the day. The academic edifice is on a scale of of the “ Trésor de Toutes Choses," written in
great amplitude and convenience, and has been Paris in the thirteenth century, by the Italian projected and built since June last. There is refugee Brunetto Latino.
genuine American energy in the enterprise,
and the well-known qualifications of its literary The sixth annual catalogue of the Newark head guarantee its future success. Wesleyan Institute shows the seminary to be
There are in the United States about 60,000 in a highly prosperous condition, under the principalship of Mr. Starr. The total number
common schools, which are supported at an annual of students for the last academic year was
expense of nearly six million dollars; more
than half of which is expended by the states nearly three hundred.
of New-York and Massachusetts. In the state Among books about to appear, or recently out
of New-York in 1853 were 11,684 school disin England, besides the always-expected volumes
tricts, and 622,268 scholars in attendance durfrom Mr. Macaulay, we learn through the Lon- ing some part of tbe year. The total amount don press of the completing volume of Mr. expended for school purposes was $2,469,248. Grote's “ History of Greece”-of the third vol Massachusetts, for the same year, numbers ume of the “Memorials and Correspondence of 4,113 schools, with 187,022 scholars during the Charles James Fox," edited by Lord John Rub summer, 202,081 in winter.
Aggregate exsell-of Mr. Kaye's " Governors-General of In- pended on schools, $1,072,310. This state has dia”—of a new work, " Romany Rye," by Mr. a School Fund of $1,220,238. The amount raised George Borrow-of a work on “Polynesian My- by direct taxition for schools was $963,631. thology,” by Sir George Grey, of which we hear Boston appropriates $330,000 annually to pubcurious accounts-of Mr. Leslie's “ Handbook lic schools of various grades. for Young Painters"-of a large edition of the works of Arago, and the concluding volume of Carlyle for any book of his was remitted to
The first money ever received by Thomas Colonel Sabine's translation of Humboldt's “ Cosmos"--of Mrs. Jameson's “ Common-place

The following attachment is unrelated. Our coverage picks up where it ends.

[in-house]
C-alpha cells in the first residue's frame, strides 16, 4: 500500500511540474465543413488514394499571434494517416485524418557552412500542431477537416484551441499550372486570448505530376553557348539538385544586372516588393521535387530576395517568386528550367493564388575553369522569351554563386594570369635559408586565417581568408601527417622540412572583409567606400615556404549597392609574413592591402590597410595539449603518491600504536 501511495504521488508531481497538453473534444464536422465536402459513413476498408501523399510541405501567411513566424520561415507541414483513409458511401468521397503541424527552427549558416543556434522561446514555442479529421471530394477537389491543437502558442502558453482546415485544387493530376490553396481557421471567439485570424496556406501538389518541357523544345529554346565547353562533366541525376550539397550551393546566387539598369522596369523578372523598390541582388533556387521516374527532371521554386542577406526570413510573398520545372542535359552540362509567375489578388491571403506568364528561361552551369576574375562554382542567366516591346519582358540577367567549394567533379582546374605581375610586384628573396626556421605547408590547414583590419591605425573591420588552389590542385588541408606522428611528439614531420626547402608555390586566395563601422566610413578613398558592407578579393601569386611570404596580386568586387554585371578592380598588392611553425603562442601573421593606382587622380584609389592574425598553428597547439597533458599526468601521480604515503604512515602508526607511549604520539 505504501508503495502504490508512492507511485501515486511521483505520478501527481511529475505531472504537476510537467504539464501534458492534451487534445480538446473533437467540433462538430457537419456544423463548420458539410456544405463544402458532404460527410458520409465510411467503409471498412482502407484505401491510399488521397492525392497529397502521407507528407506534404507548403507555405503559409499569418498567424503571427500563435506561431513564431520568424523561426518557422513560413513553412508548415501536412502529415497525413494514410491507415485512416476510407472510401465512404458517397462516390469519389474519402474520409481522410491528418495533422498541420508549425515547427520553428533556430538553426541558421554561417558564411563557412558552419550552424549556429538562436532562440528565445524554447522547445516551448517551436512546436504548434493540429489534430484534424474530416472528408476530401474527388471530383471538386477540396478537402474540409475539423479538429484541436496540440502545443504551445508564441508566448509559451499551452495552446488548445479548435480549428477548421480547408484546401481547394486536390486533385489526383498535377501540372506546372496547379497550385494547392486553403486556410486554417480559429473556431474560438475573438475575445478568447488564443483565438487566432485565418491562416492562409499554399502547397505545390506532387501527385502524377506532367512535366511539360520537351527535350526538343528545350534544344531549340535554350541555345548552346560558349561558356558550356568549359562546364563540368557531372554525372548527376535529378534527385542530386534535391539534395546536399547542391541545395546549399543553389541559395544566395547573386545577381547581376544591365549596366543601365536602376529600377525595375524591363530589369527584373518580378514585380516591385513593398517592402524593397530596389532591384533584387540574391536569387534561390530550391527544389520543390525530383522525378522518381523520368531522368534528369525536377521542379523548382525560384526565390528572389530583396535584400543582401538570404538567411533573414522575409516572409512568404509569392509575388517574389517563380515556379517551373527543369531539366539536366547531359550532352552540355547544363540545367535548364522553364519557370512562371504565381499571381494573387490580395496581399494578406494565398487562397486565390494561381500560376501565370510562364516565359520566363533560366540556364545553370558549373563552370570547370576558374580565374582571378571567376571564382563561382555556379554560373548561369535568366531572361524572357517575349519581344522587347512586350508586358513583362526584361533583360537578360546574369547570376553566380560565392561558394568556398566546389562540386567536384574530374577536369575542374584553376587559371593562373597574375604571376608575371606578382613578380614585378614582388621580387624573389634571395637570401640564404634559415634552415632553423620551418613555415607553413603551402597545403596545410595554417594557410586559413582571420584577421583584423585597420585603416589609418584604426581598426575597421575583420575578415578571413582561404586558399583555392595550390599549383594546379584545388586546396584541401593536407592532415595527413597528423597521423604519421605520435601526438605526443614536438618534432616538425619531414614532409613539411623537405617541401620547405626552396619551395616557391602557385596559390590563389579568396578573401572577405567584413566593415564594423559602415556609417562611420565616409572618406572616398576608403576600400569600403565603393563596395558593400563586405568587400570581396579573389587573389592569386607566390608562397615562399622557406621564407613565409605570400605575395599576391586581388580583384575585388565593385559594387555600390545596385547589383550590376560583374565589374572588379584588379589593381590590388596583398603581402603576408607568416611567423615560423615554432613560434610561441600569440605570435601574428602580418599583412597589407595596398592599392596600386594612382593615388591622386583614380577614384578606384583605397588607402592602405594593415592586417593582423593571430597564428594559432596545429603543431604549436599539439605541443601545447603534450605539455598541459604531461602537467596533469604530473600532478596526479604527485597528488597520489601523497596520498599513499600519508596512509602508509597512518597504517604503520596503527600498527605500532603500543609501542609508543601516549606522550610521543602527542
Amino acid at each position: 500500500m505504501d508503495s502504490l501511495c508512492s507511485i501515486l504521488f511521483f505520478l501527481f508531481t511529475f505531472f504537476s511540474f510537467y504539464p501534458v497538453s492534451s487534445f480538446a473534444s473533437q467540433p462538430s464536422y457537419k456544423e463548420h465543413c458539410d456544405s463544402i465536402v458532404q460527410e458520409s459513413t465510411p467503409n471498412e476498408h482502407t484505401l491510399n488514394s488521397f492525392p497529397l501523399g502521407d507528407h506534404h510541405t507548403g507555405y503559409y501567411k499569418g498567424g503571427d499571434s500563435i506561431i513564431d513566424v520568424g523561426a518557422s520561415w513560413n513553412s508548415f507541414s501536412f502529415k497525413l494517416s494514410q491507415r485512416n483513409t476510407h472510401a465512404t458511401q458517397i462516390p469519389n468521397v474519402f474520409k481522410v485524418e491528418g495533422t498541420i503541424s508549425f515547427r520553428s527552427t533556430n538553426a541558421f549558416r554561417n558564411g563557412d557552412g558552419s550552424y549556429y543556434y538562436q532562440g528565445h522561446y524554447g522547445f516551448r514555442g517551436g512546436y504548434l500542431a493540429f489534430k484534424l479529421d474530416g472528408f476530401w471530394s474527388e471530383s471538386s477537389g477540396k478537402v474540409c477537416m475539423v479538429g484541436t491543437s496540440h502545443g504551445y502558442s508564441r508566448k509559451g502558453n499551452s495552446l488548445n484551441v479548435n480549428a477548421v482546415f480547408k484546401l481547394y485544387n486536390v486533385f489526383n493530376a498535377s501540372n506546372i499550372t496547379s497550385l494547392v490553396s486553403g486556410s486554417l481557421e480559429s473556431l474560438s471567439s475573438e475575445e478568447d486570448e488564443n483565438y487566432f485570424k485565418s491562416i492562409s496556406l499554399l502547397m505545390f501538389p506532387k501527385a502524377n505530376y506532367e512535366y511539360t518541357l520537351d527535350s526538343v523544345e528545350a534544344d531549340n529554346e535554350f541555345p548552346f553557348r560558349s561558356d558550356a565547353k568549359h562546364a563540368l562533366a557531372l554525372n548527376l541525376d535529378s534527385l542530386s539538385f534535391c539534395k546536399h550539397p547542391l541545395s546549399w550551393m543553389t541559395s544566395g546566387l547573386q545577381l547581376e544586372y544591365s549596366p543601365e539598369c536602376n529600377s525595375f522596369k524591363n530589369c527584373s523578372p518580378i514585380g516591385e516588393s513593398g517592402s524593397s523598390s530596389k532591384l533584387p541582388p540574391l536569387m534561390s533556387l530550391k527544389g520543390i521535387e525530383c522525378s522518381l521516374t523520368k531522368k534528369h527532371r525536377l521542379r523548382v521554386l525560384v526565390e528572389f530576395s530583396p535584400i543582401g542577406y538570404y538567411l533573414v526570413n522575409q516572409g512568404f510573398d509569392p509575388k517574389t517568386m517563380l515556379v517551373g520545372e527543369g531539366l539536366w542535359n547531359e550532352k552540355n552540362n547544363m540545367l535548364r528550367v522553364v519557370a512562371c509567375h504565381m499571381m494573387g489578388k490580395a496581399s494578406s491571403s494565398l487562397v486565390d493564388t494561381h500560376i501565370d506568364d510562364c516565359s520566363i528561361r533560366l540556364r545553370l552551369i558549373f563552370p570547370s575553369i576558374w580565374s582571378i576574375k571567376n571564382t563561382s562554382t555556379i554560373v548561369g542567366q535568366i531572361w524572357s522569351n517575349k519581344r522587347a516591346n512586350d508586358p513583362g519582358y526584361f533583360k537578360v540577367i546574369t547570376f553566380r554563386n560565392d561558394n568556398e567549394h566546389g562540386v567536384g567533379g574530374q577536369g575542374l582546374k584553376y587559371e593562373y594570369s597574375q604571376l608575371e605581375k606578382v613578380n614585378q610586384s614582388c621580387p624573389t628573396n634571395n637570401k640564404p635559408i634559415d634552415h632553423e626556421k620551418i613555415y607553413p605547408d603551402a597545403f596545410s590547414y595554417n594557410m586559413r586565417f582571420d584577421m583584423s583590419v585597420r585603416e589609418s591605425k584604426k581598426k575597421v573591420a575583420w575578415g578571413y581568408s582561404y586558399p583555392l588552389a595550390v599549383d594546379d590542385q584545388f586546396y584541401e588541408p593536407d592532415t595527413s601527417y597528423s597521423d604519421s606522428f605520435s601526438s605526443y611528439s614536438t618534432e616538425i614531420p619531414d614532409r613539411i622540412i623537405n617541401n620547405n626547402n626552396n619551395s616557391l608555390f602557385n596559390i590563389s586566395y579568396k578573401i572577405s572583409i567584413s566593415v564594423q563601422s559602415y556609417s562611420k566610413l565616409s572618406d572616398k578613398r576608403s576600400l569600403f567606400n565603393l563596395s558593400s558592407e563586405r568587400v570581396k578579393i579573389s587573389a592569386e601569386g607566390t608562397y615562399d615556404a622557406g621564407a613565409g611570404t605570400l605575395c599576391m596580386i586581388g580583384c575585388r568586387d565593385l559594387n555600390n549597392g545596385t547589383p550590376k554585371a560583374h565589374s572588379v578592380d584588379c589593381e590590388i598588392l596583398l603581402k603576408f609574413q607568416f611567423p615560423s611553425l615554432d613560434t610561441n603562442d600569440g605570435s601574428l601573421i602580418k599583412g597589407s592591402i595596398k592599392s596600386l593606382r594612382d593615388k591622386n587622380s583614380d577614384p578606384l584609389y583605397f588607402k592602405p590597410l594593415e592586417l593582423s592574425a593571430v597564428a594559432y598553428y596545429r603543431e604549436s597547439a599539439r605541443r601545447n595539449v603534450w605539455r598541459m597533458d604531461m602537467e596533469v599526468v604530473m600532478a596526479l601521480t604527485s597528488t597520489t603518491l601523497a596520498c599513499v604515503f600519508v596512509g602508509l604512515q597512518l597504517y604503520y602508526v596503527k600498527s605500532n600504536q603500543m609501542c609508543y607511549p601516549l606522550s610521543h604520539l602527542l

him from Boston, he always having published Book”-“Thirty Years of Foreign Policy," by
on the “ half-profit” principle, and the English the author of “ B. Disraeli; a Biography," and publisher's balance-sheet never showing any Lord Carlisle’s “ Diary in Turkish and Greek profits to halve. This money was for the reWaters"-of new poems by the Earl of Elles- print of his Miscellanies; and this was after he
had achieved an illustrious reputation as author mere, Sydney Yendys and Mr. Alexander Smith -of two volumes of translations by Mr. George
of The French Revolution, which, together with
his earlier works, was out of print; yet Carlyle Borrow, “ Songs of Europe," being metrical translations from all the European languages,
despises our country. and “ Kampe Viser: Songs about Giants and The Wesleyan Female College, Cincinnati, is Heroes," from the Danish-of new tales by one of the best institutions of the kind in the Mr. Charles Lever, Miss G. E. Jewsbury, Mrs. country. Its faculty comprises eighteen or Marsh, Mrs. Hubback and Mrs. Moodie-of new twenty instructors, headed by Rev. P. B. Wilbiographies by Mr. Bayle St. John, Mr. Johu
ber, A. M.
It reports nearly five hundred stuForster, Mr. Dennistoun, the Rev. C. J. F. Clin-| dents for the last year.
The London Smoke Nuisance-Furnace Cinders-The procured. The largest piece obtained weighed Dahlia-Adamant-State of the Natural Sciences
about 66 grains. Its edges were rounded by among the Japanese-Electricity,
long continued friction; and it presented a We stated lately that by act of Parliament slightly brownish, dull black color. When the smoke of London is “suppressed.” A sci- viewed with a microscope, it appeared riddled entific writer in the London Times thinks the with small cavities, which separated very small reform begins at the wrong end: that the sewers, irregular laminæ, slightly transparent and iri&c., should be first so arranged as not to infect descent. It cut glass readily, and scratched the atmosphere--the smoke is pecessary to quartz and topaz. On analysis it was found counteract them. Smoke, he argues, is nothing that this adamant contains 96.8 to 90.8 per more than minute flakes of carbon or charcoal. cent. of pure carbon; the small remainder conCarbon in this state is like so many atoms of sisting of vegetable ash. sponge, ready to absorb any of the life-destroying gases with which it may come in contact.
M. Von Siebold, at a late meeting of the NatuIn all the busy haunts of men, or wherever ral History Society of Bonn, read a paper “On men congregate together, the surrounding air the State of the Natural Sciences among the is to a certain extent rendered pernicious by Japanese." Their knowledge of these sciences,